Yet again, it becomes evidence that Ron Paul’s sin is that he is too willing to be honest with the American people and speak the truth about U.S. foreign policy. Just as Dr. Paul predicted and warned about the housing bubble and financial crisis of 2008, so did he predict and warn prior to 9/11 that U.S. foreign policy would result in what the intelligence community terms “blowback”. Ron Paul has a long record of speaking truth to power and making predictions that have come to pass.
Rabinowitz concludes, “It seemed improbable that the best-known of American propagandists for our enemies could be near the top of the pack in the Iowa contest, but there it is.” That Ron Paul has emerged in Iowa as a frontrunner is a hopeful sign that Americans are waking up to the realities of U.S. foreign policy and are tired of crude propagandists for U.S. wars and empire insulting their intelligence, as Rabinowitz—who is a member of the Wall Street Journal’s editorial board—does so well in her column.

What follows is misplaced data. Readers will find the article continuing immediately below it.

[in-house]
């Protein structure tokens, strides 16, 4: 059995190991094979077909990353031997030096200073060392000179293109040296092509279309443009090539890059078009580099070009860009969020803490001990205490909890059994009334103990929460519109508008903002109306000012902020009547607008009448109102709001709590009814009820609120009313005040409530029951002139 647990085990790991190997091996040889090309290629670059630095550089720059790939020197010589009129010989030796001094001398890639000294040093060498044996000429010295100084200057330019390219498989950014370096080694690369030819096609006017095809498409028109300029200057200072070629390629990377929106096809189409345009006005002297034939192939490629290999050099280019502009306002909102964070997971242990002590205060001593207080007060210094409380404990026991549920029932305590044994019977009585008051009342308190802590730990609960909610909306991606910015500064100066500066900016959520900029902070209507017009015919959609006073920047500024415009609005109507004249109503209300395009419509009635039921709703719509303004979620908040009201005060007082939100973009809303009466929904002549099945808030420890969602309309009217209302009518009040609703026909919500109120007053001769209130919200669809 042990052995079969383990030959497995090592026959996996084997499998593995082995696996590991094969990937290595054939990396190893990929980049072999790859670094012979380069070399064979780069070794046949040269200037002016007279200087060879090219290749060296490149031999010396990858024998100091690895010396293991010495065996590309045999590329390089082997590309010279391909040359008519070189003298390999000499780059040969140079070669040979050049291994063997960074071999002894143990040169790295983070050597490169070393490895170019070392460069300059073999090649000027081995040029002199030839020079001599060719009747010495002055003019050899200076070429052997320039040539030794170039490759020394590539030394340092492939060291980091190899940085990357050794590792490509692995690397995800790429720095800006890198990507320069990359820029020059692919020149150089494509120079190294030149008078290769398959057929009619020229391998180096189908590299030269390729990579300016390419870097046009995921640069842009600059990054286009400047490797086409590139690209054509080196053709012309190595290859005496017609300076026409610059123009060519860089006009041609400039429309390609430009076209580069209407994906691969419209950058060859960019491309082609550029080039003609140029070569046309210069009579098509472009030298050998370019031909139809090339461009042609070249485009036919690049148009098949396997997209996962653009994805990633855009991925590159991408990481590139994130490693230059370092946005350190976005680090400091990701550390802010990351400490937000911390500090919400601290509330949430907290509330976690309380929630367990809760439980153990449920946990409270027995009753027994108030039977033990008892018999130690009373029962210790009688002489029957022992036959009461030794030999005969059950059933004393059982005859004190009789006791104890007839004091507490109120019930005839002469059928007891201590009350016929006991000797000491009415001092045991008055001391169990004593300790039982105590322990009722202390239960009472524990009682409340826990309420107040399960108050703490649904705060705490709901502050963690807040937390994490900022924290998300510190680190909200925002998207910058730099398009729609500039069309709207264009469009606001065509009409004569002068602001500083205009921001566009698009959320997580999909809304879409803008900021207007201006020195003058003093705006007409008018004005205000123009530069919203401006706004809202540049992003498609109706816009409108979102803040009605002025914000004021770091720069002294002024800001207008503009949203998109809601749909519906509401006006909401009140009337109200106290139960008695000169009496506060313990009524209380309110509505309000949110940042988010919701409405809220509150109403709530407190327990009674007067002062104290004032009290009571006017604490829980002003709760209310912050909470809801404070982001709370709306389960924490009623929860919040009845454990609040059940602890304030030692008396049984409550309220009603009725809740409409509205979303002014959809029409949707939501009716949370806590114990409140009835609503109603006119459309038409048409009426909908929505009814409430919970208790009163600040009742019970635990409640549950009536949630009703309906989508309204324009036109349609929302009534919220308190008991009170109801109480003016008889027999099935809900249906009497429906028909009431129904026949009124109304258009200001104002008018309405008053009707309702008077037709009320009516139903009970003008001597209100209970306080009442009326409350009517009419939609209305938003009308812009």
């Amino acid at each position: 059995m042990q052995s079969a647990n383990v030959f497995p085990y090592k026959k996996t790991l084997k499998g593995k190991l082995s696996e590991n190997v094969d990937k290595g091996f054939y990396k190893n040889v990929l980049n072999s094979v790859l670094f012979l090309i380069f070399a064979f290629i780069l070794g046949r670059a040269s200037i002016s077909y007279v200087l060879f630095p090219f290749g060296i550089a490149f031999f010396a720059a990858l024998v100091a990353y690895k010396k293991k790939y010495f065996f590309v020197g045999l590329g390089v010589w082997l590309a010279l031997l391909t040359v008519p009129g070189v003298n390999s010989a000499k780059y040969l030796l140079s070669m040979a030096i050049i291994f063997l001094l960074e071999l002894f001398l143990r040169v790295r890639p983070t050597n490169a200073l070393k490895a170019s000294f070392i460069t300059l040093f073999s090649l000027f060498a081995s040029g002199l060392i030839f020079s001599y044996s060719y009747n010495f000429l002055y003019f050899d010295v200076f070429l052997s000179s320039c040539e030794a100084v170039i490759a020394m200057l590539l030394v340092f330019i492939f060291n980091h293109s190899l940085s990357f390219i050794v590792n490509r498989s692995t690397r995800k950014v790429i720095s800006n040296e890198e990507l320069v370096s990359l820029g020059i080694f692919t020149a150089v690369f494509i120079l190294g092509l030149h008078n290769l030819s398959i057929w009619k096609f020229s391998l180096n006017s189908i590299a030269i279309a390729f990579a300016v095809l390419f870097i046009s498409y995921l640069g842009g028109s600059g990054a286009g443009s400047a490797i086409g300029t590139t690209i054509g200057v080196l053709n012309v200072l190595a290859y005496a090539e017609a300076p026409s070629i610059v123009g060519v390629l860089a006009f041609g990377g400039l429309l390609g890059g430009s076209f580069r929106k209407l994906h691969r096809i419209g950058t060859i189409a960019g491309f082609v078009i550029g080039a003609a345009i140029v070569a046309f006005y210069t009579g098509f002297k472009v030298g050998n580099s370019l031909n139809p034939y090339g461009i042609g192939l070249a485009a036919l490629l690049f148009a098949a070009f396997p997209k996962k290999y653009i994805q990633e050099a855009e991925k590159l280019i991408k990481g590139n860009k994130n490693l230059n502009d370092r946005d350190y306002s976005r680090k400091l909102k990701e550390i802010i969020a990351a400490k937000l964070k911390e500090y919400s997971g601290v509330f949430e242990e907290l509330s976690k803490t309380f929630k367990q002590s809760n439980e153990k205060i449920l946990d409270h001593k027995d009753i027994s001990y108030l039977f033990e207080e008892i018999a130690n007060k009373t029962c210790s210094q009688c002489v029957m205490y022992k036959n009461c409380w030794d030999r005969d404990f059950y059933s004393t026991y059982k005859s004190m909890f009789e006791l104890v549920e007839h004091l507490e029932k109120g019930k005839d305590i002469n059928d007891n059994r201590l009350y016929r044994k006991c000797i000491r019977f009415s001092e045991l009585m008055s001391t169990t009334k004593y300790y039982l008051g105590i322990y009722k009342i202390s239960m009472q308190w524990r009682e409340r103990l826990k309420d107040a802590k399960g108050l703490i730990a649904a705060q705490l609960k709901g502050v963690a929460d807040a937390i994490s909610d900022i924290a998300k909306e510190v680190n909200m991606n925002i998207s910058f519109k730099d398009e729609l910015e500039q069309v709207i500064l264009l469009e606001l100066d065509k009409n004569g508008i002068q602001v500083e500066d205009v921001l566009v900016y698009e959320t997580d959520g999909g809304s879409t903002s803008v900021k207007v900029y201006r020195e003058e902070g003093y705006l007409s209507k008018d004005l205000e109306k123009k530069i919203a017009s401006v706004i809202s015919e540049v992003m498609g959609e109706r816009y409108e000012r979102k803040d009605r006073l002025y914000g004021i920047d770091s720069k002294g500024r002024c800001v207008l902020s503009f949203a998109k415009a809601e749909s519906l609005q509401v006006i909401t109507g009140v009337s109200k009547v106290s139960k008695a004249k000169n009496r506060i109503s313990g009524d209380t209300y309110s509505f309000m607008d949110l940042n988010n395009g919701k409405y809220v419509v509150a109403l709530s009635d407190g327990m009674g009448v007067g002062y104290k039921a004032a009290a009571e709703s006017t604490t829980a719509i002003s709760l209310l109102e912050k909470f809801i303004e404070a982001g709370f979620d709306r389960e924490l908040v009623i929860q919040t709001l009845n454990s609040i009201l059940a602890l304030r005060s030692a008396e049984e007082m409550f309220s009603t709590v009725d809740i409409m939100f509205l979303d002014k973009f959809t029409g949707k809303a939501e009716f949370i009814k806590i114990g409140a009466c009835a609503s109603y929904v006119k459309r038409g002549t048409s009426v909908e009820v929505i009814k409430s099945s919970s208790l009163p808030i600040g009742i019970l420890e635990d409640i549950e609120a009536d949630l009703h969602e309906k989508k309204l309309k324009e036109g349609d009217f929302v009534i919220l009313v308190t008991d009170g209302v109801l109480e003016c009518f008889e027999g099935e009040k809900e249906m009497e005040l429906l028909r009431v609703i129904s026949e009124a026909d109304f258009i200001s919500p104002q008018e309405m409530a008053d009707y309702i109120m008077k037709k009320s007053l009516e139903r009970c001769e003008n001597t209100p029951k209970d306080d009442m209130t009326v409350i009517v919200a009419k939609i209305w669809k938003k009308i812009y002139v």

Jeremy R. Hammond is an independent political analyst whose articles have been featured in numerous print and online publications around the world. He is the founder and executive editor of Foreign Policy Journal (www.foreignpolicyjournal.com), an online source for news, critical analysis, and opinion commentary on U.S. foreign policy. He was a recipient of the 2010 Project Censored Awards for Outstanding Investigative Journalism and can also be found on the web at www.jeremyrhammond.com.